Online Security & Internet Banking


Bank of Madison considers the security of your financial information a top priority. We take extensive security measures to ensure a safe and reliable online experience for our customers.


The first level of security is password protection. To gain access to accounts, users verify their identity with a password.


The second level of security is firewall protection. All Bank of Madison systems are protected with firewalls that limit access to only those customers providing the proper passwords.


The third level of security is 1024 bit key SSL encryption. Before data is exchanged between the customer and the bank, it is encoded or scrambled with 1024 bit key SSL encryption.


Additionally, the federal government provides significant protection. The same law protecting you from fraudulent credit card usage also protects you from unauthorized online banking activity.



Security Tips
Even with all the security precautions we have in place, we need your help in making your accounts as secure as possible. To that end, Bank of Madison recommends customers practice the following security measures:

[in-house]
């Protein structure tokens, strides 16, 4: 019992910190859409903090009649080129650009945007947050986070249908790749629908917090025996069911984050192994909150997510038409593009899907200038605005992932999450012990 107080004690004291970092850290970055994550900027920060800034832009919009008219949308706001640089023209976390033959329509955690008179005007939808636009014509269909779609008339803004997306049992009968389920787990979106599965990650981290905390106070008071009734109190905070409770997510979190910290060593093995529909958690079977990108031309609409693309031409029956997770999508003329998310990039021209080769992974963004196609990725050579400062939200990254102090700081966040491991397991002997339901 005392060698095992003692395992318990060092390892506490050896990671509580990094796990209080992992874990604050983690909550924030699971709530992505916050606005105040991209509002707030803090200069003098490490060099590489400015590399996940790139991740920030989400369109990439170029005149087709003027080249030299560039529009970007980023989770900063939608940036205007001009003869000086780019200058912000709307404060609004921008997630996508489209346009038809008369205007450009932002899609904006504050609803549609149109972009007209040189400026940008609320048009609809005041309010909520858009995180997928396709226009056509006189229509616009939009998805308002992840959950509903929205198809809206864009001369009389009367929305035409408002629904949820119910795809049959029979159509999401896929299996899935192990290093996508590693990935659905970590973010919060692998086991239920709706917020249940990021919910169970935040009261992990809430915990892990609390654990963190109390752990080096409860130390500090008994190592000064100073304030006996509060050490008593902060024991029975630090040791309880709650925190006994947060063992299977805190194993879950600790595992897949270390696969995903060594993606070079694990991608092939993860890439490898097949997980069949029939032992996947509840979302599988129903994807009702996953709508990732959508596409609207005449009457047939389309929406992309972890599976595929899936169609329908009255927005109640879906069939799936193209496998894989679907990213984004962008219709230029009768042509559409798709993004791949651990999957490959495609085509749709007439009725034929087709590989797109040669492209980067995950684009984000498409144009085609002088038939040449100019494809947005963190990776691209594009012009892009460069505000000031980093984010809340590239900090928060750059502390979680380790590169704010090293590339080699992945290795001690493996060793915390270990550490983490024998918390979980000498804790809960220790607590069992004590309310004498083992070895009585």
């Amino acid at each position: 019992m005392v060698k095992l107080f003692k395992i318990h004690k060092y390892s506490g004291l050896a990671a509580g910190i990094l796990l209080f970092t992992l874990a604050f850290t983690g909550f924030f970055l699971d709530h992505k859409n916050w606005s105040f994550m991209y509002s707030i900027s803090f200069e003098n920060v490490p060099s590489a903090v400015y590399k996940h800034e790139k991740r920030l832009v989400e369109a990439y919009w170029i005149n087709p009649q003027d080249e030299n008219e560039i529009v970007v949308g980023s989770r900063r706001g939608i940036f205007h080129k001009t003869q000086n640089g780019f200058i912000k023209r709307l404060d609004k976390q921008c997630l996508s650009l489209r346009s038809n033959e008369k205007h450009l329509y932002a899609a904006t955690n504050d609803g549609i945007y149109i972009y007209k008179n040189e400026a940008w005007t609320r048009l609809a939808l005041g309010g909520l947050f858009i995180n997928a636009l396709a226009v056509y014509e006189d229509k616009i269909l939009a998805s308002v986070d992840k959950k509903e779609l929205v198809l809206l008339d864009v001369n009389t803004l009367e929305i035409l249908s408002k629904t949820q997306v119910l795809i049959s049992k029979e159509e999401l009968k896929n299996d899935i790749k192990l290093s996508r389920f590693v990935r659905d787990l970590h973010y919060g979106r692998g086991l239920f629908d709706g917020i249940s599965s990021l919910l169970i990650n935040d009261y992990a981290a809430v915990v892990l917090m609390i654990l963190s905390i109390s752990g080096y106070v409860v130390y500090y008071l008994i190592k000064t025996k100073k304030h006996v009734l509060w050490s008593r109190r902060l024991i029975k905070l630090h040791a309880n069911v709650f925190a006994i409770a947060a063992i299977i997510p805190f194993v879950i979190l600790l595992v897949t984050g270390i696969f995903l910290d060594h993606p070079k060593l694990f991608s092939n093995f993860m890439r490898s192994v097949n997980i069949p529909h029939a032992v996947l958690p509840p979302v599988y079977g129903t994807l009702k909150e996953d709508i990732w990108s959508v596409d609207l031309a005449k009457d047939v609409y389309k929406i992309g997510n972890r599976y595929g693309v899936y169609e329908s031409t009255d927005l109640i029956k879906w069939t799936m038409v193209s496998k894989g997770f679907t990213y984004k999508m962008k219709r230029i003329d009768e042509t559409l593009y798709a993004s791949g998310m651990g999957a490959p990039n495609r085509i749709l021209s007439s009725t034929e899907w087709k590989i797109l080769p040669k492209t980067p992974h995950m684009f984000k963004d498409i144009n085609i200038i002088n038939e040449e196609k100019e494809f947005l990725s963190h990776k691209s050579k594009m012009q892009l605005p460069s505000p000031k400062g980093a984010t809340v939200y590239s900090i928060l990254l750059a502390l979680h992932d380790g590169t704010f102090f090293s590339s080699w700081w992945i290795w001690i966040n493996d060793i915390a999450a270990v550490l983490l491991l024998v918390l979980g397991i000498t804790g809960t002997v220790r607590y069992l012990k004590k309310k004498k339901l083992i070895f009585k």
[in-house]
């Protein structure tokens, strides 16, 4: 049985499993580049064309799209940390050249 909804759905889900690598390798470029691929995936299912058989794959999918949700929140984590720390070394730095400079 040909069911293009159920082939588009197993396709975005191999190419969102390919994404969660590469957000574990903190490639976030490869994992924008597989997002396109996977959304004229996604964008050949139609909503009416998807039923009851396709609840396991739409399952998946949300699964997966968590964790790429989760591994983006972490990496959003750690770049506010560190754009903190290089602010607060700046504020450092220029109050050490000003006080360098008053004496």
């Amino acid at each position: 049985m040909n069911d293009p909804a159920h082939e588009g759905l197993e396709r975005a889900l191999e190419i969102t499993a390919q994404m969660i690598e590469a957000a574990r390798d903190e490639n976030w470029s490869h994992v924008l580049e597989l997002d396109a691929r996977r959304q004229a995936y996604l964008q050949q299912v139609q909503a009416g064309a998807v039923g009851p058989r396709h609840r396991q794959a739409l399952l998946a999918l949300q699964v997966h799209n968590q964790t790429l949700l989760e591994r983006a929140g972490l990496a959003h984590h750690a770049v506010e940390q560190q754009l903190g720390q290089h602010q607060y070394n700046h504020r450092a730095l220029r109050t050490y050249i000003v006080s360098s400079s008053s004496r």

• Keep Ids and passwords confidential
  • Use passwords that include letters and numbers that are not easily discernable
  • Change your passwords frequently
  • Use different passwords for each online service



Firewall Protection
The Internet was not originally designed for open access by the general public. However, the popularity and acceptance of the Internet created the demand for more and more companies to make information available from internal computer systems. One of the ways to meet this need is for the bank to install and maintain a security firewall on the computer network.


Firewalls provide that every request for information is authenticated and provided only to the authorized individual. In addition all activity passing through the firewall is documented.



1024 Bit Key SSL Encryption
All data exchanged over the Internet is divided into small units and sent in envelope packets. Upon arriving at the computer that requested the information, the packets are reassembled into the original message.


For Internet transactions and communications, you must employ a method of securing these packets as they travel across the Internet. Secure Socket Layer, or SSL, is a method for encrypting and decrypting packets of data as they are exchanged using a known only to the data’s sender and recipient. SSL locks the data so that regardless of the path the data takes as it passes across the Internet, it only can be opened at the end with the proper key or combination to the lock on the data.


SSL technology is widely accepted today because the combination needed to unlock encrypted data is 1024 characters long.



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